There are simple things you can do to handle the added stress. An easy way to remember a few strategies for taking care of yourself and others is to follow the “three C’s,” which are: communication, compassion, and continuation. It can be easy to isolate when feeling down, yet maintaining social relationships with friends and family can quickly brighten both your day and your friend’s. Crafts and coloring are a great indoor activity and fun for both kids and adults. Also, the weather affects us all, and showing compassion for your neighbors, who are undoubtedly just as cold, can lighten the unpleasant feelings you’re having. Maybe you can join community members are the Countryside YMCA when they host a health fair from 10am – 1pm? It's a a free event and there will be many resource booths for kids and adults. Lastly, continuing your daily routine as much as possible preserves your sense of control when it feels like we are at the mercy of the gusty winds and chilly temps. We hope to see you at the health fair this Saturday, February 21!read more …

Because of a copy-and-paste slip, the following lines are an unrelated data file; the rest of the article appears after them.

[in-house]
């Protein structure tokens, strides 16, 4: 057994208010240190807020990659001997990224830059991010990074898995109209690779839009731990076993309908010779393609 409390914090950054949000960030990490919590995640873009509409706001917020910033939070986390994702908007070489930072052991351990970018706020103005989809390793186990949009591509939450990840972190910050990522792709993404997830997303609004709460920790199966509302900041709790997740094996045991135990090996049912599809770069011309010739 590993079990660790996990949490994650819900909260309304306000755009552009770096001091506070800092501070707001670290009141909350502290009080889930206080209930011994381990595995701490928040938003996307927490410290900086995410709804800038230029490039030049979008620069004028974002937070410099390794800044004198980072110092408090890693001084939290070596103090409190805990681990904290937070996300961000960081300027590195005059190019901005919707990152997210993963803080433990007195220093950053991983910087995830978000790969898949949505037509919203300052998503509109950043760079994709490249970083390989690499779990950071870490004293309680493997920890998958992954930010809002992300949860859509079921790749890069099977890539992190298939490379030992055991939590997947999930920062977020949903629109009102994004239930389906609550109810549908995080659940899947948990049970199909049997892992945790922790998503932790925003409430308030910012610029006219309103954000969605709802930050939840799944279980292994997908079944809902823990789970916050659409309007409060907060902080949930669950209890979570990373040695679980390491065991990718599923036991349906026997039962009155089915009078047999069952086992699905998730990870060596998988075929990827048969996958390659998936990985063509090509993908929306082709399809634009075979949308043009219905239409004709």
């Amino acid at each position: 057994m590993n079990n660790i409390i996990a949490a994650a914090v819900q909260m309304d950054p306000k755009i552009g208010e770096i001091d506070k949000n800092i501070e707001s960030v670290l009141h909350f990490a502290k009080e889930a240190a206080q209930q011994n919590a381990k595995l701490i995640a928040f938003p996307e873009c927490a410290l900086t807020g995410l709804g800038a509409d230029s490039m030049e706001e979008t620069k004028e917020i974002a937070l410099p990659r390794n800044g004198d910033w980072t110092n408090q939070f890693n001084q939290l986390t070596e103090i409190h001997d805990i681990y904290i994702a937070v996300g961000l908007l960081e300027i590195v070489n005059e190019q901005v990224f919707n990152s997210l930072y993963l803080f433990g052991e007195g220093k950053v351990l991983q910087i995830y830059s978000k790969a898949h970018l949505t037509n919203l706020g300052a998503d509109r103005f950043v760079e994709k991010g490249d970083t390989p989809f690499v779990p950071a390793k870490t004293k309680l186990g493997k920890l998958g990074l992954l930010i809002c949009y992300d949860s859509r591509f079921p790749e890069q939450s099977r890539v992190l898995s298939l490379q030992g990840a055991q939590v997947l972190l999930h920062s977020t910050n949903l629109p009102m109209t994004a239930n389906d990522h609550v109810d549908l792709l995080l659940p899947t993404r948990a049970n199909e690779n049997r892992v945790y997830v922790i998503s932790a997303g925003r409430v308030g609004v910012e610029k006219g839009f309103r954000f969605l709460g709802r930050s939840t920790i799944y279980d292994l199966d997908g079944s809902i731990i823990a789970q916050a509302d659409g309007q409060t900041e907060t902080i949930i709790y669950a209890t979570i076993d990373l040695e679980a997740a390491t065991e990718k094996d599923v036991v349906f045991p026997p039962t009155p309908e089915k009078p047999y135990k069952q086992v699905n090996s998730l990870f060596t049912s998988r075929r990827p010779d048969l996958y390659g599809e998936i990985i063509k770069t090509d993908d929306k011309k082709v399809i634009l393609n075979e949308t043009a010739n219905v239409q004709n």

I met Daphne Morrison in the summer of 1981 when I came to interview to replace employee number 12 at the agency then known as Warren County Mental Health Services, Inc. Over the course of my long working relationship with Daphne, she taught me several important lessons that have served me well and have influenced the direction our agency has taken.
One of the things that impressed me most was the depth and breadth of knowledge Daphne had of the community in which she had already worked for more than a decade when I met her. It reinforced for me the desirability of continuity and longevity in working with clients who have long-standing and sometimes multi-generational problems or severe and persistent mental illness. The effectiveness of the interventions we make is often contingent on the quality of the relationships we form with the clients we serve.